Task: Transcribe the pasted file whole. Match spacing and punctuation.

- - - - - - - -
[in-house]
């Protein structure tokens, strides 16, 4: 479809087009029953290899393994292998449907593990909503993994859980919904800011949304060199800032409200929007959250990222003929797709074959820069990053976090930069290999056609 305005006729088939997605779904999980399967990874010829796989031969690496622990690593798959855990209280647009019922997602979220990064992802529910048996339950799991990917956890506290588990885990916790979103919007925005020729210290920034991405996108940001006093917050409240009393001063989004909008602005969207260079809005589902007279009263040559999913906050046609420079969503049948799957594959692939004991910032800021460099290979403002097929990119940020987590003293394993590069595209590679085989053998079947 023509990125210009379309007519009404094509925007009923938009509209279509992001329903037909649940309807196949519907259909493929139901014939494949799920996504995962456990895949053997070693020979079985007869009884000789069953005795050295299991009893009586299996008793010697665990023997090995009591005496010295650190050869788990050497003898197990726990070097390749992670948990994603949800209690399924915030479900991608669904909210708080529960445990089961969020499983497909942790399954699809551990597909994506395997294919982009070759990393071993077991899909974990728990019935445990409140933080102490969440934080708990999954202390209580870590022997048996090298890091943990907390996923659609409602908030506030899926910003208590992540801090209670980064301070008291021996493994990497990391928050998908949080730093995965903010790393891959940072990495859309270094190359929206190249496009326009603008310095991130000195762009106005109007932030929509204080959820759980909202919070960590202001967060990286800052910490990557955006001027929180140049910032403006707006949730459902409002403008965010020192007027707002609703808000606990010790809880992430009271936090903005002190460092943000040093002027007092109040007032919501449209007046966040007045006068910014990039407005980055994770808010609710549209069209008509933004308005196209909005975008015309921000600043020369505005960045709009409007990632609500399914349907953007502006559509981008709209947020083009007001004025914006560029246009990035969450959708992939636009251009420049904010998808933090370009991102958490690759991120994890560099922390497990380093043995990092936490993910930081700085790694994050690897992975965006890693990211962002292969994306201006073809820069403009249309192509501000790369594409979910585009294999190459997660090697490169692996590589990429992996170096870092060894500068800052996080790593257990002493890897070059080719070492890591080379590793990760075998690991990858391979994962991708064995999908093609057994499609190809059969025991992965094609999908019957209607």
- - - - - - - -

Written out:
[in-house]
């Protein structure tokens, strides 16, 4: 479809087009029953290899393994292998449907593990909503993994859980919904800011949304060199800032409200929007959250990222003929797709074959820069990053976090930069290999056609 305005006729088939997605779904999980399967990874010829796989031969690496622990690593798959855990209280647009019922997602979220990064992802529910048996339950799991990917956890506290588990885990916790979103919007925005020729210290920034991405996108940001006093917050409240009393001063989004909008602005969207260079809005589902007279009263040559999913906050046609420079969503049948799957594959692939004991910032800021460099290979403002097929990119940020987590003293394993590069595209590679085989053998079947 023509990125210009379309007519009404094509925007009923938009509209279509992001329903037909649940309807196949519907259909493929139901014939494949799920996504995962456990895949053997070693020979079985007869009884000789069953005795050295299991009893009586299996008793010697665990023997090995009591005496010295650190050869788990050497003898197990726990070097390749992670948990994603949800209690399924915030479900991608669904909210708080529960445990089961969020499983497909942790399954699809551990597909994506395997294919982009070759990393071993077991899909974990728990019935445990409140933080102490969440934080708990999954202390209580870590022997048996090298890091943990907390996923659609409602908030506030899926910003208590992540801090209670980064301070008291021996493994990497990391928050998908949080730093995965903010790393891959940072990495859309270094190359929206190249496009326009603008310095991130000195762009106005109007932030929509204080959820759980909202919070960590202001967060990286800052910490990557955006001027929180140049910032403006707006949730459902409002403008965010020192007027707002609703808000606990010790809880992430009271936090903005002190460092943000040093002027007092109040007032919501449209007046966040007045006068910014990039407005980055994770808010609710549209069209008509933004308005196209909005975008015309921000600043020369505005960045709009409007990632609500399914349907953007502006559509981008709209947020083009007001004025914006560029246009990035969450959708992939636009251009420049904010998808933090370009991102958490690759991120994890560099922390497990380093043995990092936490993910930081700085790694994050690897992975965006890693990211962002292969994306201006073809820069403009249309192509501000790369594409979910585009294999190459997660090697490169692996590589990429992996170096870092060894500068800052996080790593257990002493890897070059080719070492890591080379590793990760075998690991990858391979994962991708064995999908093609057994499609190809059969025991992965094609999908019957209607």